Photo by Courtney Armitage

You've heard it before from some New York transplant, or worse, a tourist. Miami is NYC's "sixth borough." It's patronizing, it's soul-wearying, and it minimizes how culturally significant the Magic City is in its own right. It almost makes you want to denounce all the great things we have here that got their start in New York, like the Russian & Turkish Baths, Smith & Wollensky, and Brittany Brave, the hardest-working comic on Miami's stand-up circuit. Brave has been performing, seemingly nightly, from South Beach to Boca Raton, since moving to Florida last fall. Her sets are frenzied blends of self-deprecation and feminism, with a healthy smattering of raunch intertwined throughout. Her crowd work is natural, playful, and (mostly) kindhearted, aside from instances of putting hecklers in their place every now and then, which she accomplishes with admirable tact. It may be painful to give this honor to someone who made a name for herself in the Big Rotten Apple™ — but hey, she did grow up in Kendall.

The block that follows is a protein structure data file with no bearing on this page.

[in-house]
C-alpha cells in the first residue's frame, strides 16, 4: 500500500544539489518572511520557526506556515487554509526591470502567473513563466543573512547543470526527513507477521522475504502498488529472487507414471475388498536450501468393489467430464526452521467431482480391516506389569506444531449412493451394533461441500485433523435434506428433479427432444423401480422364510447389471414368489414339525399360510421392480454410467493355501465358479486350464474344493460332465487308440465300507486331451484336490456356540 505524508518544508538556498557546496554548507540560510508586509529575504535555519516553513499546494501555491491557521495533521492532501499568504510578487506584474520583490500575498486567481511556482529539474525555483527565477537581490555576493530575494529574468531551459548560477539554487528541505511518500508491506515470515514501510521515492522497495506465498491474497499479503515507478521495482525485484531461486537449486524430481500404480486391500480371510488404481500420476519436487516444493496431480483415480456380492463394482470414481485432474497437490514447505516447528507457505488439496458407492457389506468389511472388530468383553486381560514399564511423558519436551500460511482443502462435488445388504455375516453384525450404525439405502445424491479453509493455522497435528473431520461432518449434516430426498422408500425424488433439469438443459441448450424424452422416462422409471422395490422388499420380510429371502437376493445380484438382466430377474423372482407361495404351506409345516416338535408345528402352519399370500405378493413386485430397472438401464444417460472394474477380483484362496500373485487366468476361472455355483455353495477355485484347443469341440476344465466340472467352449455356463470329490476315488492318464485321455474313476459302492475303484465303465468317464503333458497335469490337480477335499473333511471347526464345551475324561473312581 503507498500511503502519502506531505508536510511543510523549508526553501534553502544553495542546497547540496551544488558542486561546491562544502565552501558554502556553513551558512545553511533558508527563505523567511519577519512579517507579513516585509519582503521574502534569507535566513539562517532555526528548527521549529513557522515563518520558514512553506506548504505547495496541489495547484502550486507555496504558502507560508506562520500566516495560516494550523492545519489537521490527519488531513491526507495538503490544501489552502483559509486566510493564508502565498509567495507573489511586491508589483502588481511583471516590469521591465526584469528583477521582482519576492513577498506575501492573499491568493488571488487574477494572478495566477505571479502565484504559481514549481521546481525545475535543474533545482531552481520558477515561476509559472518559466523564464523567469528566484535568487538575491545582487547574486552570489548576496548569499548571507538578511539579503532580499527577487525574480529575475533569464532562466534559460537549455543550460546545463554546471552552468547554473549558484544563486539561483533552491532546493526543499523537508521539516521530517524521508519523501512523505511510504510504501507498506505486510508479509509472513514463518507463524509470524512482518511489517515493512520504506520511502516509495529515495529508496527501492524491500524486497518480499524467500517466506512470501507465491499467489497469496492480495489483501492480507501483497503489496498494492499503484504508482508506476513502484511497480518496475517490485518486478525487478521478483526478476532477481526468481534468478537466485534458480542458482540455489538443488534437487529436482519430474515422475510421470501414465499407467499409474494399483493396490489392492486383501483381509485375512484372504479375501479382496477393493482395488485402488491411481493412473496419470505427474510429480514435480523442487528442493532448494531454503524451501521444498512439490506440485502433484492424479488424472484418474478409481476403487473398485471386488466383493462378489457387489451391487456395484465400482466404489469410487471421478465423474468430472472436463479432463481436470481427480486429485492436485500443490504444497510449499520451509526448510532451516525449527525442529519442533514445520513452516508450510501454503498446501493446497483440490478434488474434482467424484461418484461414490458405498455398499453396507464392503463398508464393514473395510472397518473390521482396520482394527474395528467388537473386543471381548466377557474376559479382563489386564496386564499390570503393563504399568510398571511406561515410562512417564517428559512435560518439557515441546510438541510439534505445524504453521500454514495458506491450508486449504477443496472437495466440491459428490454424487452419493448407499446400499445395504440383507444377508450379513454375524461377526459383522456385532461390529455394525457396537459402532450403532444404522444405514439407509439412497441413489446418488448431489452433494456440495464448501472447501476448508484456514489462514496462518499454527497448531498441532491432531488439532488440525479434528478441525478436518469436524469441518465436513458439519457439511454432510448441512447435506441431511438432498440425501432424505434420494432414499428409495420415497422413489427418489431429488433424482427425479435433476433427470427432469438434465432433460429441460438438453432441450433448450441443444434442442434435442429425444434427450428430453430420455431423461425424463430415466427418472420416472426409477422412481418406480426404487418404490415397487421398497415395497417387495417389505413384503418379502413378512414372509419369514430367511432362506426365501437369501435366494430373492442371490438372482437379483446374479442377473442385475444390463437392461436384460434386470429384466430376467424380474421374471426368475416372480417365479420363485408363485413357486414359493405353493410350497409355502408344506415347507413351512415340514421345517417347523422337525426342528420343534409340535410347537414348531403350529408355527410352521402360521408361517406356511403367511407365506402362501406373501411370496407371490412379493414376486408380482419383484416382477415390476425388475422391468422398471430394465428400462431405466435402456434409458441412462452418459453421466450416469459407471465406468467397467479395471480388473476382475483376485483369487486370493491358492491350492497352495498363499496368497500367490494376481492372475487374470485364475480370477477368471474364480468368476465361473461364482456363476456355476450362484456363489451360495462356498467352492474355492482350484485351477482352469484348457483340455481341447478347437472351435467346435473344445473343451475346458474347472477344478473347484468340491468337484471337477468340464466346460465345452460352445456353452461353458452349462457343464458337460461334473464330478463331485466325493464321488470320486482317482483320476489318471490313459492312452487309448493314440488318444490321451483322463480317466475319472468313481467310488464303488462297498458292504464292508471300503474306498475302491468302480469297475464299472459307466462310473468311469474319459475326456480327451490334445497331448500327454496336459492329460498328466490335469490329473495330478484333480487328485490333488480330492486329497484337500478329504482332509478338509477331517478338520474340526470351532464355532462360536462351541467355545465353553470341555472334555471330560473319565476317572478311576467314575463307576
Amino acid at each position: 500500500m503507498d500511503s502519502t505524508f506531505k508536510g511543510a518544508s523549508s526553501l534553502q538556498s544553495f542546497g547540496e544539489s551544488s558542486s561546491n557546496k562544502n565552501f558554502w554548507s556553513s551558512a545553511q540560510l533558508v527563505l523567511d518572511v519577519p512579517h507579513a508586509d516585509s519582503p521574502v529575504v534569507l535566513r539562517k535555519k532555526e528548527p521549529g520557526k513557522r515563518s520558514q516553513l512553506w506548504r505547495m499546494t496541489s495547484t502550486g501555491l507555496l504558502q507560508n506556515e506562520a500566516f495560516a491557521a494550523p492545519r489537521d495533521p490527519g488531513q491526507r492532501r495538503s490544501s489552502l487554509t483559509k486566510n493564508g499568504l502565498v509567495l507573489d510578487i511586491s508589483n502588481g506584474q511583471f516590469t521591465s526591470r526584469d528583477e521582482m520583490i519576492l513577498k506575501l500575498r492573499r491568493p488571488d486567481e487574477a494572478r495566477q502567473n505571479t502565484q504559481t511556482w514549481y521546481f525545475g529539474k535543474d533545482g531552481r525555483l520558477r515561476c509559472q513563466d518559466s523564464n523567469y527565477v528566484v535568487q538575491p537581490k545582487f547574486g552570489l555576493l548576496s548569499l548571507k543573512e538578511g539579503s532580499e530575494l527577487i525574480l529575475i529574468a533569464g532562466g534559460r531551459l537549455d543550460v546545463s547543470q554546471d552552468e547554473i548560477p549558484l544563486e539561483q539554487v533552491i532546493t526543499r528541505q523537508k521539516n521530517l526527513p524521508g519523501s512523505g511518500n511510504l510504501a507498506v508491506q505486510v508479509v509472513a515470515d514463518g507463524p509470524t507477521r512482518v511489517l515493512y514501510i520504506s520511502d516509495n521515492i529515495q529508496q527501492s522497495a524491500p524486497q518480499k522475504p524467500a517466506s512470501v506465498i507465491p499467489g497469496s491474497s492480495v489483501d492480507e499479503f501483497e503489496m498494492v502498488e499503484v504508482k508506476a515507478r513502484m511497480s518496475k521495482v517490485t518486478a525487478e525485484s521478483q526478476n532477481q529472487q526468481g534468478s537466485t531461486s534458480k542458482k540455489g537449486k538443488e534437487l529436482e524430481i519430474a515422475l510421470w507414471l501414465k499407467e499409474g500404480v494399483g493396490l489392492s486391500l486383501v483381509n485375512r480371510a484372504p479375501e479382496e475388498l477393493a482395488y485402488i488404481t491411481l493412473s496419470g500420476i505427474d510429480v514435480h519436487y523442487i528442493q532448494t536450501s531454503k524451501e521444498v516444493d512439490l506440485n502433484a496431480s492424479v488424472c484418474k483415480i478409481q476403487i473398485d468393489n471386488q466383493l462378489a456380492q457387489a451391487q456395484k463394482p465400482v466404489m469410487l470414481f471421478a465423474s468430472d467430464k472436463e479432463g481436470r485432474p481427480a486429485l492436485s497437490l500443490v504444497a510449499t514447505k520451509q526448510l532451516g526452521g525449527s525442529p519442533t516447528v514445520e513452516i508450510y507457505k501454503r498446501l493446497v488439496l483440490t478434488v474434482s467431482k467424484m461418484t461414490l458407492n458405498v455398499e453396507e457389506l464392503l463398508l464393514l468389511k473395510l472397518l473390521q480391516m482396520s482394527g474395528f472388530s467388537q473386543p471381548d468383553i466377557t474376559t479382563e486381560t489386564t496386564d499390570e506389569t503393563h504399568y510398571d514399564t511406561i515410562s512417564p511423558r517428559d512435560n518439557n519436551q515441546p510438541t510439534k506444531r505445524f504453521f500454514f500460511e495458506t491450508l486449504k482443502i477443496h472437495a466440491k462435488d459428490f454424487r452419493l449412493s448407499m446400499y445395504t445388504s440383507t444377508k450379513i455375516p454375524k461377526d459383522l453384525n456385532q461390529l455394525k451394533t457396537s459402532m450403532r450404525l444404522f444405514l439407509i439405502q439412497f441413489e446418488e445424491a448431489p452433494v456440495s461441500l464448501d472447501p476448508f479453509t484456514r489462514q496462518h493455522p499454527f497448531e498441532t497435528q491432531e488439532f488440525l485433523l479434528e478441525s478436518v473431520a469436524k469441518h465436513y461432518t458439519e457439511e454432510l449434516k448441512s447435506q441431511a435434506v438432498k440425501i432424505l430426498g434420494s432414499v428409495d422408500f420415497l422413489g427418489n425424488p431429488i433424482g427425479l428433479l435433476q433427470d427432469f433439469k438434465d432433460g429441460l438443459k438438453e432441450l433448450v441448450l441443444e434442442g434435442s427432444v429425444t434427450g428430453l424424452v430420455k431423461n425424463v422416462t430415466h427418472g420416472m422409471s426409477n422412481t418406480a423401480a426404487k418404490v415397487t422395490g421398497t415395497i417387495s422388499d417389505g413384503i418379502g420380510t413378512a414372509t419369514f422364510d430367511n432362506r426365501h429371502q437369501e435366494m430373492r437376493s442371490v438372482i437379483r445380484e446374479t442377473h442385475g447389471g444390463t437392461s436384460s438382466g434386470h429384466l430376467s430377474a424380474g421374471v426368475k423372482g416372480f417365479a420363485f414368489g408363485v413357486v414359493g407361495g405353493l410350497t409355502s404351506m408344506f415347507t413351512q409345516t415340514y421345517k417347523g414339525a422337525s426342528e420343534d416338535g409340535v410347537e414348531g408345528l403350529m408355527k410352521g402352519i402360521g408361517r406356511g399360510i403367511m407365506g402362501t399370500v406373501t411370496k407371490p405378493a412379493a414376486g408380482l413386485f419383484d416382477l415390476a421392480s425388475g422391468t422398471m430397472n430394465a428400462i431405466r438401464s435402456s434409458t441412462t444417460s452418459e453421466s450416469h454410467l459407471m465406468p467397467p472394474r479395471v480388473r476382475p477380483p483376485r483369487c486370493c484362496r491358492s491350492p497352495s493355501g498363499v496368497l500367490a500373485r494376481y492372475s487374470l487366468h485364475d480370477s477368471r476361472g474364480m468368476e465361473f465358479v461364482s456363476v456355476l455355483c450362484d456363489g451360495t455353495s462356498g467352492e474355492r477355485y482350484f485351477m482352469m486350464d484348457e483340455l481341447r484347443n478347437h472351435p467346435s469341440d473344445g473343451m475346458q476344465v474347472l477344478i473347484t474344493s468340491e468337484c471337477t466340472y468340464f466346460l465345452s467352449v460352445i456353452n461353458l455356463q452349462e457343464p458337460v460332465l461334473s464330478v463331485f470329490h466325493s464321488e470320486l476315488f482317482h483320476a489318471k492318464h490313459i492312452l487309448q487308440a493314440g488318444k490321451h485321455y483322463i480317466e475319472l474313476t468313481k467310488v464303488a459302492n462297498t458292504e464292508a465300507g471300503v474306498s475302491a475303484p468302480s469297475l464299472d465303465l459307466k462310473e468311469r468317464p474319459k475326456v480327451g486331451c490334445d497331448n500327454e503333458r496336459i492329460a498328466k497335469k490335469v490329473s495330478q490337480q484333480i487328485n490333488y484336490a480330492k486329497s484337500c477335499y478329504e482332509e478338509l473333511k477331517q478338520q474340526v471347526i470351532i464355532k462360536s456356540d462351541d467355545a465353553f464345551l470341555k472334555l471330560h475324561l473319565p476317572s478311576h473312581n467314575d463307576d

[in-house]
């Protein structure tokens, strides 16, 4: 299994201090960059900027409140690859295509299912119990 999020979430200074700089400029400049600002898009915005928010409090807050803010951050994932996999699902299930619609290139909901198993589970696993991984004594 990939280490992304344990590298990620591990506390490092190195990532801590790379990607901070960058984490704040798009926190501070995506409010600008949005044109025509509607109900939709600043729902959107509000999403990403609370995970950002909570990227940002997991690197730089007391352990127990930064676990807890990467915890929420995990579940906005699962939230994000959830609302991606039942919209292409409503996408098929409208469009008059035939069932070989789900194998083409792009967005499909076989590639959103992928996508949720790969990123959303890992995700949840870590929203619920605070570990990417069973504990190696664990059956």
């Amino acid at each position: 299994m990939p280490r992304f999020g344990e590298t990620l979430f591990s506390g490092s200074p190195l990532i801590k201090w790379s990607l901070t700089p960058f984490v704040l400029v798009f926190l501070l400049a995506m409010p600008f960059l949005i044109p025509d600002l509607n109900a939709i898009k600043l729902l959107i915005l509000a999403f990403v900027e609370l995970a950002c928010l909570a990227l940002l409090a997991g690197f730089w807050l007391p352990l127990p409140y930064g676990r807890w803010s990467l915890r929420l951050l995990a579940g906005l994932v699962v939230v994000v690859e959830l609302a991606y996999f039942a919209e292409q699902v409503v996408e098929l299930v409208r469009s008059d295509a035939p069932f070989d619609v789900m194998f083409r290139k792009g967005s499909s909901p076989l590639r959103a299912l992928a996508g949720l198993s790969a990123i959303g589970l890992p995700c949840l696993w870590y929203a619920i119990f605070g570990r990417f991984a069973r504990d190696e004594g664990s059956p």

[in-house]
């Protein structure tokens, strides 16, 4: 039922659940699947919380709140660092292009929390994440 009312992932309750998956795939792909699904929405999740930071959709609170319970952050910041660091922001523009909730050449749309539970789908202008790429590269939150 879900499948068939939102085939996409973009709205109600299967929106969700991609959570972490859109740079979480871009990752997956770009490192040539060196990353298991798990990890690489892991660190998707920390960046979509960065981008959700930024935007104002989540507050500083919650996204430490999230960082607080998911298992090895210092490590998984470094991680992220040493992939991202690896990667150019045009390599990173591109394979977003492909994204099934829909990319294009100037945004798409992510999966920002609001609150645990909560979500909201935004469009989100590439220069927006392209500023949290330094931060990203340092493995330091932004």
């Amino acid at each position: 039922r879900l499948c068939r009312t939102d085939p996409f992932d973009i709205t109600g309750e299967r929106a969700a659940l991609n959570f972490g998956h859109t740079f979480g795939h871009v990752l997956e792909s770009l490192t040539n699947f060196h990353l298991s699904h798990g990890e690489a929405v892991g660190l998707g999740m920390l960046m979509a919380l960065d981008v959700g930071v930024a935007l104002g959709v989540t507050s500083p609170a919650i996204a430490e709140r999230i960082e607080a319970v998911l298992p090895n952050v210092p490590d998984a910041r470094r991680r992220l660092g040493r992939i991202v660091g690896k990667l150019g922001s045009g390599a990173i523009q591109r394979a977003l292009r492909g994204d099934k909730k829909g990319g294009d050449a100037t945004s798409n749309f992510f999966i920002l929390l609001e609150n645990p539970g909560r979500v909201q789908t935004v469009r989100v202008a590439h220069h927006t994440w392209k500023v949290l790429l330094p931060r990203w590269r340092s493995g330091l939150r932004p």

Fanatics make a point to visit jazz clubs in the South and Northeast that were revolutionary decades ago. They sit in dusty rooms, pay too much for cocktails with too little booze in them, and fight the boredom that comes with watching old cats trying to replicate the traditional sounds that they, and the rest of us, though afraid to admit it, are a little tired of hearing at this point. They ought to take themselves to Little River, where, hidden among quaint old houses and warehouse spaces is a sprawling jungle called the Center for Subtropical Affairs. A nursery and "ecological learning center" by day, this botanical serves up cutting-edge live music, original cocktails, and a plethora of Instagram-worthy backdrops by night. It feels like you discovered something when you walk into the place, which at first glance looks to be some guy's backyard. But it's not. Every Thursday is Jazz Night, which draws some of Miami's finest musicians. The place is huge: You can easily find a spot to sit and chat with friends or mack on your date without being a jerk and interrupting the performers. Or, you know, you could find a seat near the stage and have your mind melted by the crazy sounds Miami's jazz kids are concocting these days.